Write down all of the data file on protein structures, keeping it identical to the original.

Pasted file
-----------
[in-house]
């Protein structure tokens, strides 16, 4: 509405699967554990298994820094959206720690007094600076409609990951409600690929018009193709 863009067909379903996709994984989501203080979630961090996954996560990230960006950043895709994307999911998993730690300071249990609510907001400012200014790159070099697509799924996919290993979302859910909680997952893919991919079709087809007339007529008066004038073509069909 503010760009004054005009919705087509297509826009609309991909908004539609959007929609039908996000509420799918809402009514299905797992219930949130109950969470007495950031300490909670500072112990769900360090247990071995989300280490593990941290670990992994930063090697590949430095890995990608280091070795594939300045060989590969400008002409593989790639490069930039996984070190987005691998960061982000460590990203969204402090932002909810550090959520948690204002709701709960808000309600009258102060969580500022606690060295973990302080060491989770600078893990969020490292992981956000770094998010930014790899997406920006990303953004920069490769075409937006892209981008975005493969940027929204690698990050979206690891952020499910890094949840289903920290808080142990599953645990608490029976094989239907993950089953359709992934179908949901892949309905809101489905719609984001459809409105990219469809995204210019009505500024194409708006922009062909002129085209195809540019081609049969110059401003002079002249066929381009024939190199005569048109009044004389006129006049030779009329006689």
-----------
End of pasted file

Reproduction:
[in-house]
């Protein structure tokens, strides 16, 4: 509405699967554990298994820094959206720690007094600076409609990951409600690929018009193709 863009067909379903996709994984989501203080979630961090996954996560990230960006950043895709994307999911998993730690300071249990609510907001400012200014790159070099697509799924996919290993979302859910909680997952893919991919079709087809007339007529008066004038073509069909 503010760009004054005009919705087509297509826009609309991909908004539609959007929609039908996000509420799918809402009514299905797992219930949130109950969470007495950031300490909670500072112990769900360090247990071995989300280490593990941290670990992994930063090697590949430095890995990608280091070795594939300045060989590969400008002409593989790639490069930039996984070190987005691998960061982000460590990203969204402090932002909810550090959520948690204002709701709960808000309600009258102060969580500022606690060295973990302080060491989770600078893990969020490292992981956000770094998010930014790899997406920006990303953004920069490769075409937006892209981008975005493969940027929204690698990050979206690891952020499910890094949840289903920290808080142990599953645990608490029976094989239907993950089953359709992934179908949901892949309905809101489905719609984001459809409105990219469809995204210019009505500024194409708006922009062909002129085209195809540019081609049969110059401003002079002249066929381009024939190199005569048109009044004389006129006049030779009329006689």